social media privacy laws
By Pam Greenberg | Vol . 22, No. 16 / April 2014
Did you know?
A 2012 Jobvite survey of 1,266 adults found:
- 52 percent of job seekers use Facebook to help find work, 38 percent use LinkedIn and 34 percent use Twitter.
- 15 percent of Facebook users modified privacy settings with work in mind, versus 7 percent of LinkedIn users and 5 percent of Twitter users.
- 17 percent of Facebook users, 9 percent of LinkedIn users and 10 percent of Twitter users provided their profile on a job application or during an interview.
For many employees and employers, what used to be a clear boundary between home and work life is now blurred. Employees use social media sites, computers and mobile devices (their own, their employers’ or both) for work and personal reasons, during and outside of work hours. Social media sites also allow people to share their personal lives with others at work and school in new and expanded ways. However, this new culture has raised questions about how to balance the privacy concerns of applicants, employees and students with legitimate needs of employers or schools to evaluate candidates or protect the business or institution.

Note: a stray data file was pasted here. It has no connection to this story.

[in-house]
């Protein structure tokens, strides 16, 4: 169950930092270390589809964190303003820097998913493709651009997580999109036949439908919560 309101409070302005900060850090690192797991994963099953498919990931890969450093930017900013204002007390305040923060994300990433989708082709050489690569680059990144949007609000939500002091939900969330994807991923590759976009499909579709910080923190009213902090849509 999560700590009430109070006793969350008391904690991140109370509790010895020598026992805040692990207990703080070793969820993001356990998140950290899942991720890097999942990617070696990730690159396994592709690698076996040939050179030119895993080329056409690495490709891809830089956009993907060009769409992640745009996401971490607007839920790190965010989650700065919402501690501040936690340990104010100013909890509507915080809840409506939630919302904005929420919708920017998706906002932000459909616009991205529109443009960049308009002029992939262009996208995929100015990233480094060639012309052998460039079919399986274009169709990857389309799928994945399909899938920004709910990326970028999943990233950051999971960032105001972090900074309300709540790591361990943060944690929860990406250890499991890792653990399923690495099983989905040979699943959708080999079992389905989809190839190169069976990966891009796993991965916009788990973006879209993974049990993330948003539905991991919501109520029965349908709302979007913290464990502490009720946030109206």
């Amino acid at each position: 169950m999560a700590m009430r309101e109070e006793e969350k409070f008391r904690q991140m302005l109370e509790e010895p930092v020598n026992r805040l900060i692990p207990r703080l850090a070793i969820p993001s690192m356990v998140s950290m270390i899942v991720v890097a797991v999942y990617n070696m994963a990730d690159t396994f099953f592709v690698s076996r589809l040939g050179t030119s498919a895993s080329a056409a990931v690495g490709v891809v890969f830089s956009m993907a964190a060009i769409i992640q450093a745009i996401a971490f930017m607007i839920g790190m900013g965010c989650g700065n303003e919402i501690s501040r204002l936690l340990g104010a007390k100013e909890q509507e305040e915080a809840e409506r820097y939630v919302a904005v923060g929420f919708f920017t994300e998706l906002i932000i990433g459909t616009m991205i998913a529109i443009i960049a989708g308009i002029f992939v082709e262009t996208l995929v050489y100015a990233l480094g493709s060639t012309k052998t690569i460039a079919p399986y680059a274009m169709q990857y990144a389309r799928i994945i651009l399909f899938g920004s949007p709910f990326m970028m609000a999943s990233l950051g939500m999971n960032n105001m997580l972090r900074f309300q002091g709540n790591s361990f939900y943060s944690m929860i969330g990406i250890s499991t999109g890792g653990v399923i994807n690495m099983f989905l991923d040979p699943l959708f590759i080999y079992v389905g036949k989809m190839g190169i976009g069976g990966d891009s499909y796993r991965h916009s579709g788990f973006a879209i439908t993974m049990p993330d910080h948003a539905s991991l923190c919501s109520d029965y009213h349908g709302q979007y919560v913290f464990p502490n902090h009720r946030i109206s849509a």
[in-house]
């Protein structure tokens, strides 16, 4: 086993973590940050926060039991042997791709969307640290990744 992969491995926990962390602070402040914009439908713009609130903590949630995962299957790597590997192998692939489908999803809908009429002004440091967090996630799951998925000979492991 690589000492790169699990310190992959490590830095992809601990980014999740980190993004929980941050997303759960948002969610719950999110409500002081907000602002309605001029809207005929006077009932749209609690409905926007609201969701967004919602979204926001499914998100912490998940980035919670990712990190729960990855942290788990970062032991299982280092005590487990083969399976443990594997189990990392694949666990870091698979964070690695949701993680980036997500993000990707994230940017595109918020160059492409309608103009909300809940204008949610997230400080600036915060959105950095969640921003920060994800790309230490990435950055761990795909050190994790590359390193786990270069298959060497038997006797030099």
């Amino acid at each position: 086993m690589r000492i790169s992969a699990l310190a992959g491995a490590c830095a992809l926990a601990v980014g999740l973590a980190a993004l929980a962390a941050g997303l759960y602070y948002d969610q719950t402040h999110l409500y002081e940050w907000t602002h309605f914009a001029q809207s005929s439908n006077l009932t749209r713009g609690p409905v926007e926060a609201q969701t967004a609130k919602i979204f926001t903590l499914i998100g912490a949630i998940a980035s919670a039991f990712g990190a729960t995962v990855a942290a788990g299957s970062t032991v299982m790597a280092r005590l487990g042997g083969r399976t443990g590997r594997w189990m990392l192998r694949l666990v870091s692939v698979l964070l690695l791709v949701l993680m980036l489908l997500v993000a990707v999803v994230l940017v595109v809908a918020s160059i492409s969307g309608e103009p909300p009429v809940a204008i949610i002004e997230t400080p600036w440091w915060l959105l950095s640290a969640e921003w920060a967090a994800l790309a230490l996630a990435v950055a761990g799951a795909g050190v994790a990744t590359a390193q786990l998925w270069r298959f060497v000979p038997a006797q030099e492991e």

Only a few studies are available about the prevalence of school administrators or employers reviewing social media profiles or requesting passwords. In a Kaplan Test Prep survey of college admissions officers in 2013, 26 percent said they check an applicant’s Facebook page. A CareerBuilder survey of 2,100 hiring managers in 2013 found that 39 percent of employers used social networking sites to research job applicants, and 43 percent reportedly found information that caused them not to hire a candidate. In a 2011 survey of 500 human resources professionals by the Society for Human Resource Management, 18 percent said they use social networking sites to screen employees. A much smaller percentage of employers report requesting passwords from applicants. In a 2012 survey of 1,000 large companies by law firm Littler Mendelson, only 1 percent of company representatives said they requested social media logins. Still, concerns about the practice have led lawmakers to introduce legislation to protect the privacy of their constituents.
Lawmakers began introducing legislation in 2012 that would prohibit employers or educational institutions from requiring employees, applicants or students to turn over passwords to social media accounts. In 2013, 36 states introduced legislation, and at least 28 states are considering legislation in 2014. Fourteen states have enacted laws prohibiting requests for passwords or usernames of personal social media accounts.
Features of State Laws. Although the state laws vary, many prohibit:
- Employers or educational institutions from requesting user names or passwords from employees, applicants or students.
- Retaliation for refusal to provide access to a social media account.
- Requiring an employee, applicant or student to “friend” the employer or school official or using a cohort to gain access to an otherwise private account.
- “Shoulder surfing”—situations where an employee or student is required to log into a social media account so the employer or school official can view the account.